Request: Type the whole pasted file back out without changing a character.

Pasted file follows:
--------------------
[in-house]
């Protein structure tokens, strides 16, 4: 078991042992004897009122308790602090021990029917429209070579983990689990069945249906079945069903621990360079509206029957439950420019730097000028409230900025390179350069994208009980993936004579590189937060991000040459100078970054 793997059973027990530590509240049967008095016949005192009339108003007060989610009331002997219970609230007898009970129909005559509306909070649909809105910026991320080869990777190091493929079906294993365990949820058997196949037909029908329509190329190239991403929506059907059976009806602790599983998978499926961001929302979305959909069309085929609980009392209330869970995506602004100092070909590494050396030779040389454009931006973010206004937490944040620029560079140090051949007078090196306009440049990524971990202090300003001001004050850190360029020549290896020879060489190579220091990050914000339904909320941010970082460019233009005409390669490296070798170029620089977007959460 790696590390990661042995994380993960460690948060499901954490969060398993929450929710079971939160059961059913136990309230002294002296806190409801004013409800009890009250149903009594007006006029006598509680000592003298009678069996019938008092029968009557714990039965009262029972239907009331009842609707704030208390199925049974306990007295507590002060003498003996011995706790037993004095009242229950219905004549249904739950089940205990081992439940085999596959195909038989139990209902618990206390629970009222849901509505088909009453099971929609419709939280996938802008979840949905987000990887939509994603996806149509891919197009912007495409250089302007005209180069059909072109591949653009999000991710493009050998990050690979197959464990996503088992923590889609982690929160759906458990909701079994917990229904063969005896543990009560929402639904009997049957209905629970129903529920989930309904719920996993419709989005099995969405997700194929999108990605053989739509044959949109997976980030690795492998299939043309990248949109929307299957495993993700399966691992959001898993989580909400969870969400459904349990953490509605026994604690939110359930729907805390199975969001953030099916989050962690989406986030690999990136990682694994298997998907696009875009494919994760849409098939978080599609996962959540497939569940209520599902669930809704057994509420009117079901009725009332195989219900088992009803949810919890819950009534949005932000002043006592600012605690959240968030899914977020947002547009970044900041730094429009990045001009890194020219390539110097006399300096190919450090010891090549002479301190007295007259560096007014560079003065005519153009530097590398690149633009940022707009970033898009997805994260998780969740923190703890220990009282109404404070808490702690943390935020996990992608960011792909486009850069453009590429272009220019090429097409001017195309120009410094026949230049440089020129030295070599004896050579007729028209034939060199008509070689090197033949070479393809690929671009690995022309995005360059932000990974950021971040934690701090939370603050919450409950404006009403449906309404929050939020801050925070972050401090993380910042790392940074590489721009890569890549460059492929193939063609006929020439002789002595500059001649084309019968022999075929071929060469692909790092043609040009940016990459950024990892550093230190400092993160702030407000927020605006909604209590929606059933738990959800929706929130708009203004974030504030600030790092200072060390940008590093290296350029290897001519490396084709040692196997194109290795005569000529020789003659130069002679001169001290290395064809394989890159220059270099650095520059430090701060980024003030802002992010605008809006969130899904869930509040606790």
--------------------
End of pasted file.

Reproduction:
[in-house]
């Protein structure tokens, strides 16, 4: 078991042992004897009122308790602090021990029917429209070579983990689990069945249906079945069903621990360079509206029957439950420019730097000028409230900025390179350069994208009980993936004579590189937060991000040459100078970054 793997059973027990530590509240049967008095016949005192009339108003007060989610009331002997219970609230007898009970129909005559509306909070649909809105910026991320080869990777190091493929079906294993365990949820058997196949037909029908329509190329190239991403929506059907059976009806602790599983998978499926961001929302979305959909069309085929609980009392209330869970995506602004100092070909590494050396030779040389454009931006973010206004937490944040620029560079140090051949007078090196306009440049990524971990202090300003001001004050850190360029020549290896020879060489190579220091990050914000339904909320941010970082460019233009005409390669490296070798170029620089977007959460 790696590390990661042995994380993960460690948060499901954490969060398993929450929710079971939160059961059913136990309230002294002296806190409801004013409800009890009250149903009594007006006029006598509680000592003298009678069996019938008092029968009557714990039965009262029972239907009331009842609707704030208390199925049974306990007295507590002060003498003996011995706790037993004095009242229950219905004549249904739950089940205990081992439940085999596959195909038989139990209902618990206390629970009222849901509505088909009453099971929609419709939280996938802008979840949905987000990887939509994603996806149509891919197009912007495409250089302007005209180069059909072109591949653009999000991710493009050998990050690979197959464990996503088992923590889609982690929160759906458990909701079994917990229904063969005896543990009560929402639904009997049957209905629970129903529920989930309904719920996993419709989005099995969405997700194929999108990605053989739509044959949109997976980030690795492998299939043309990248949109929307299957495993993700399966691992959001898993989580909400969870969400459904349990953490509605026994604690939110359930729907805390199975969001953030099916989050962690989406986030690999990136990682694994298997998907696009875009494919994760849409098939978080599609996962959540497939569940209520599902669930809704057994509420009117079901009725009332195989219900088992009803949810919890819950009534949005932000002043006592600012605690959240968030899914977020947002547009970044900041730094429009990045001009890194020219390539110097006399300096190919450090010891090549002479301190007295007259560096007014560079003065005519153009530097590398690149633009940022707009970033898009997805994260998780969740923190703890220990009282109404404070808490702690943390935020996990992608960011792909486009850069453009590429272009220019090429097409001017195309120009410094026949230049440089020129030295070599004896050579007729028209034939060199008509070689090197033949070479393809690929671009690995022309995005360059932000990974950021971040934690701090939370603050919450409950404006009403449906309404929050939020801050925070972050401090993380910042790392940074590489721009890569890549460059492929193939063609006929020439002789002595500059001649084309019968022999075929071929060469692909790092043609040009940016990459950024990892550093230190400092993160702030407000927020605006909604209590929606059933738990959800929706929130708009203004974030504030600030790092200072060390940008590093290296350029290897001519490396084709040692196997194109290795005569000529020789003659130069002679001169001290290395064809394989890159220059270099650095520059430090701060980024003030802002992010605008809006969130899904869930509040606790």